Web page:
Ctuchik destroyed himself when in an effort to keep possession of the Orb, making certain that Belgarath succeeded in reclaiming it. Now with Errand, the young innocent boy with only purity in his heart Zedar used to steal the Orb, under their protection, Garion and his friends make their way to Riva, picking up Ce'Nedra on the way. The Orb must be returned to it's rightful home in the Hall of the Rivan King, and Ce'Nedra must present herself before the throne on her sixteenth birthday to be the bride of the Rivan King, if he returns, to meet with the agreement set out in the Accords of Vo Mimbre. Garion believes his part in this adventure nearly at the end, but the Prophecy has not yet finished with him.
This is the book where it all comes together! All hints lead to here, and all loose ends are finally brought together. This is the book where we finally discover what Garion's destiny is, right along with him - though so many hints have been dropped throughout the previous three books, if any reader is surprised by what happens in this book, I'd be bowled over. It's where things really start to get interesting, and you can see exactly where this story will lead, and it's so exciting!
In Castle of Wizardry, we once again meet two characters we only see very briefly at the end of Magician's Gambit, Taiba and Errand. Taiba was a slave kept by the Murgos. She was born into slavery, and has known nothing but cruelty her whole life. She has a very unique view of on morality which drives Relg insane; when life is cruel, you take joy whereever you find it. Despite the hardships she's had to suffer, she's a strong woman who has a strong sense of self-worth, and will not be made to feel ashamed for what was done to her. Errand is the young boy of about four who carries the Orb - the only person who can. The Orb will kill anyone who has any ill-intent in his heart. Errand can only say one word - "errand", hence that is what the others call him as he responds to the word. He is always trying to pass the Orb on to someone else, making the others believe he has been told by Zedar he has an errand which is to pass the Orb onto someone else, Zedar meaning Torak. Errand is completely trusting and loving of all, and has no idea what danger or evil is. He is a complete innocent, and the cutest little boy because of it.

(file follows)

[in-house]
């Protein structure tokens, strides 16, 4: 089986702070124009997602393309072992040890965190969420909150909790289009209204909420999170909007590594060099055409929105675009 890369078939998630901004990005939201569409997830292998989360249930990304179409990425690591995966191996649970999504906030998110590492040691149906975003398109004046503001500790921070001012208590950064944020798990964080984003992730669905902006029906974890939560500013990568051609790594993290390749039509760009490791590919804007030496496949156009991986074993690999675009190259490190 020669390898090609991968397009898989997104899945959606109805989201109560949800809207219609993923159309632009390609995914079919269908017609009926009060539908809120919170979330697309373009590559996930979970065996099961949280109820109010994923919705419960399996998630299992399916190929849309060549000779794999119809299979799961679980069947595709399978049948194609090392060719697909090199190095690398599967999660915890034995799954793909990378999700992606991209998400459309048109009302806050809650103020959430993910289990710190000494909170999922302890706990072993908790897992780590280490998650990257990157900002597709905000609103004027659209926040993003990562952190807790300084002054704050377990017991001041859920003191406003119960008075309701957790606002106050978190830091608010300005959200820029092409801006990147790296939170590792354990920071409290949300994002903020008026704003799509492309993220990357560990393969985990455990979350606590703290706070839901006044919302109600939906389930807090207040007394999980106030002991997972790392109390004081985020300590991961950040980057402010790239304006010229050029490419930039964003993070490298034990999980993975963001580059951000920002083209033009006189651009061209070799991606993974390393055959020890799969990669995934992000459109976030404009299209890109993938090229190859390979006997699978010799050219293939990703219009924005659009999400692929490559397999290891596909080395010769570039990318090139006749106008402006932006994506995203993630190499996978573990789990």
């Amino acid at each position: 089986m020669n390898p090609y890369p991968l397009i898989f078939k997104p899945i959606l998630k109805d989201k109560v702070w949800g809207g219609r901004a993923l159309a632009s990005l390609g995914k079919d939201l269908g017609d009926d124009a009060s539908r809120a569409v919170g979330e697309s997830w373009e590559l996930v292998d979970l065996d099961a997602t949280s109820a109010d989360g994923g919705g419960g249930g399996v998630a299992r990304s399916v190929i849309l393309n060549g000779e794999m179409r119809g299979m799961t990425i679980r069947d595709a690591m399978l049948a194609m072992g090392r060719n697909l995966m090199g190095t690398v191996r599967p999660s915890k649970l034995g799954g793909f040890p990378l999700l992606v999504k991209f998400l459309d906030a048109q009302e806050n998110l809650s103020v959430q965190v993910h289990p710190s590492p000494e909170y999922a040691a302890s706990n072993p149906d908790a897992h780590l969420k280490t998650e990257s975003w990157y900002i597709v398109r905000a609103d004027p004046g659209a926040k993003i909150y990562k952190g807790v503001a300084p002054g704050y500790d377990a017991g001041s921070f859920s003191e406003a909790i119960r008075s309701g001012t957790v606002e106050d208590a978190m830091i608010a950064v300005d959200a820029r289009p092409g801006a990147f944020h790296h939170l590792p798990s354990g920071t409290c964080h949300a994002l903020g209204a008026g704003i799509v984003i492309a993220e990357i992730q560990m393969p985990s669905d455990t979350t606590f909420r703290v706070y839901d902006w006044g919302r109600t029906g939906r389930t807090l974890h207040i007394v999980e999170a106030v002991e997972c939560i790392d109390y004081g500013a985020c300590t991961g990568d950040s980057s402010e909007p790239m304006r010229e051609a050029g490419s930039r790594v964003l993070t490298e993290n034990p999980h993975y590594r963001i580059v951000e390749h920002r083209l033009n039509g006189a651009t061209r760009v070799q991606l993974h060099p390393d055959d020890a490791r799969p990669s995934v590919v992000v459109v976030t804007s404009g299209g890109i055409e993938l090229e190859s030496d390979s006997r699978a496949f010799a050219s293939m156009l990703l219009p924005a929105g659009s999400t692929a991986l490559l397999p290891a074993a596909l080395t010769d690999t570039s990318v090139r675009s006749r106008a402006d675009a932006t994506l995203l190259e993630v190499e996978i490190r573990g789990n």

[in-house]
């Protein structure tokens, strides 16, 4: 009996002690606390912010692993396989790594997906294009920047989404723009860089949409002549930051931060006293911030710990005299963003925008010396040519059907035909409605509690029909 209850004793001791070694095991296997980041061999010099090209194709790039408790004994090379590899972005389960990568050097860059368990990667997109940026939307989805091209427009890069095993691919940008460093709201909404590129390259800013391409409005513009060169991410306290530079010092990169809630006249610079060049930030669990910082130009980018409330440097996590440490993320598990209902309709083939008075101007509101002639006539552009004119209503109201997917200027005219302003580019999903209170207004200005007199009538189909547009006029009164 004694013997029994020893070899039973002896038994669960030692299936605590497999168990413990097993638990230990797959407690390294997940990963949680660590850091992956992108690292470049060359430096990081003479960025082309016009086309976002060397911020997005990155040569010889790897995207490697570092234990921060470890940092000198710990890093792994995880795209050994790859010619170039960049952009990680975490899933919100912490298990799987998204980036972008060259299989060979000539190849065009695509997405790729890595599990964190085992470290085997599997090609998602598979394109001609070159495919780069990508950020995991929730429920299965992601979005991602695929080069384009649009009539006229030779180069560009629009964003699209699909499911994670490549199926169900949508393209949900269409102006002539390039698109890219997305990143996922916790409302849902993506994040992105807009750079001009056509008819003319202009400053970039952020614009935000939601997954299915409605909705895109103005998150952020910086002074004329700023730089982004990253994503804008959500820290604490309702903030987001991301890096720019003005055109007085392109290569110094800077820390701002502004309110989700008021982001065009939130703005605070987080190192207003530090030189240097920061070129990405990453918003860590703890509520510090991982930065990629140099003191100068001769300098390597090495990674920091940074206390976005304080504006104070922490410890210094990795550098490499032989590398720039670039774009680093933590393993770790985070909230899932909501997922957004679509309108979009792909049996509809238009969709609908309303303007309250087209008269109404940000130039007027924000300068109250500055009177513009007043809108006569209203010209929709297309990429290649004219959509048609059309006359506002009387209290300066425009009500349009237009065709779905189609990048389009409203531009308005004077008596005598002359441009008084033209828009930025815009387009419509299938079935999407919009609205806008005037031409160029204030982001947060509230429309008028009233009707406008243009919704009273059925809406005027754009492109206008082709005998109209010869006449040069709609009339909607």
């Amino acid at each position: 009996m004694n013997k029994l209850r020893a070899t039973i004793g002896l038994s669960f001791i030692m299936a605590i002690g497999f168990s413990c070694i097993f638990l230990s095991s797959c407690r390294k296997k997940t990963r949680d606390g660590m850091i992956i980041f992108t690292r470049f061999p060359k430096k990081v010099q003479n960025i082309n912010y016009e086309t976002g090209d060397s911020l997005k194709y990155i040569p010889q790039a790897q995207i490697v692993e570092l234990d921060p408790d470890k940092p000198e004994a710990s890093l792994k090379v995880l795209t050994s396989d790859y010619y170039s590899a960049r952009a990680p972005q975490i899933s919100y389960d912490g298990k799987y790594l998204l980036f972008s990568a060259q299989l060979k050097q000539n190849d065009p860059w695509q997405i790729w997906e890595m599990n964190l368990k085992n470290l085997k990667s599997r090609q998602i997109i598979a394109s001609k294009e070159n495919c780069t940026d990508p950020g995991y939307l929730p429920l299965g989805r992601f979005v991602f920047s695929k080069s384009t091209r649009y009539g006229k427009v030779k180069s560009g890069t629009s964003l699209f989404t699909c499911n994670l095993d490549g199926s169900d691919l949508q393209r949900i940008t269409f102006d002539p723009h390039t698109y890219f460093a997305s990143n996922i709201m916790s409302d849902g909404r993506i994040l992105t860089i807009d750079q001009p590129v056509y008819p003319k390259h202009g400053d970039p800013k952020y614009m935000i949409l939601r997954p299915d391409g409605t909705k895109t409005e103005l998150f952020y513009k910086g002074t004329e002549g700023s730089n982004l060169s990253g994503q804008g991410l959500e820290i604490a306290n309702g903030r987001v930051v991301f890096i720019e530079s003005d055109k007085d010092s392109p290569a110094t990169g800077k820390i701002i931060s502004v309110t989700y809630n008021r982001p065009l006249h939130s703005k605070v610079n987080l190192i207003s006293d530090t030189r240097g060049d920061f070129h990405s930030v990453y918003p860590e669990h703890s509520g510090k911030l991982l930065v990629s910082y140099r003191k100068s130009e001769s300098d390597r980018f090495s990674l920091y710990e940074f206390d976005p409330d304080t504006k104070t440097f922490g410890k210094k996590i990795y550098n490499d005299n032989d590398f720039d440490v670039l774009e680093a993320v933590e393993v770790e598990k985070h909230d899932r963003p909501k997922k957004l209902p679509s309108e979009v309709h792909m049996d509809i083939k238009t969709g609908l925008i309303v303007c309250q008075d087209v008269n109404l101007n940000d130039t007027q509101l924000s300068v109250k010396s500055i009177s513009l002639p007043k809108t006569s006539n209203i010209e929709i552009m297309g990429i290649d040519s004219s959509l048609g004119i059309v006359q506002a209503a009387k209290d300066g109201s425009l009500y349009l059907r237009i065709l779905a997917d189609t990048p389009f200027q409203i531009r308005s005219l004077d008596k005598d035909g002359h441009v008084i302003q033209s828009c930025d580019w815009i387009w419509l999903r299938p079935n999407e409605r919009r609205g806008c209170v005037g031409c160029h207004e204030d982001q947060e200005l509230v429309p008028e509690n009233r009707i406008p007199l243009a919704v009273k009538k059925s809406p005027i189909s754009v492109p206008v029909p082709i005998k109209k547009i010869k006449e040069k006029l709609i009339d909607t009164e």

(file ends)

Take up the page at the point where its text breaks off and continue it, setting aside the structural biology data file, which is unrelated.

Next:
Ce'Nedra comes into her own at the end of this book. She realises she has a part to play as well, and isn't just along for the ride. She comes to understand just what the Prophecy requires of her. Ce'Nedra is still very much the same girl, but she puts aside the girlish whims and desires, and becomes a very capable - if nervous of her role - young woman. She does what needs to be done, despite what she believes it will ultimately mean. But in her heart she knows it's necessary, even if ever step she takes breaks her heart. Love is a powerful motivator.
Castle of Wizardry ends with the ball in motion, heading inevitably towards it's conclusion - the meeting between the Child of Light and the Child of Dark. What the outcome of that meeting will be no-one can say - but it's going to be cataclysmic!...more